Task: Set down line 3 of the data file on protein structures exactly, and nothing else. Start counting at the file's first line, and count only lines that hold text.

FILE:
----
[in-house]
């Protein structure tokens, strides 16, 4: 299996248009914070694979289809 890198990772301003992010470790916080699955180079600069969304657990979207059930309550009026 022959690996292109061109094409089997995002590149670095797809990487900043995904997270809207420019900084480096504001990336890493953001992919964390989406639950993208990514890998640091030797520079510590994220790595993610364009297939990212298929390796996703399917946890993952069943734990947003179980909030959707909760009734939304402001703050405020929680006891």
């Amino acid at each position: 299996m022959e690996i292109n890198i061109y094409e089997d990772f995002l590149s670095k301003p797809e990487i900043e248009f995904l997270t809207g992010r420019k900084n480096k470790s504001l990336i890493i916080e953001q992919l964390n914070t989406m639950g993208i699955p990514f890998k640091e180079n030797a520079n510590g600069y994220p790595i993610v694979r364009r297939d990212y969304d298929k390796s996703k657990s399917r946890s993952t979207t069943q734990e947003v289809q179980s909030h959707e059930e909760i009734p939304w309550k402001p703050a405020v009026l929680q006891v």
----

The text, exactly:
């Amino acid at each position: 299996m022959e690996i292109n890198i061109y094409e089997d990772f995002l590149s670095k301003p797809e990487i900043e248009f995904l997270t809207g992010r420019k900084n480096k470790s504001l990336i890493i916080e953001q992919l964390n914070t989406m639950g993208i699955p990514f890998k640091e180079n030797a520079n510590g600069y994220p790595i993610v694979r364009r297939d990212y969304d298929k390796s996703k657990s399917r946890s993952t979207t069943q734990e947003v289809q179980s909030h959707e059930e909760i009734p939304w309550k402001p703050a405020v009026l929680q006891v």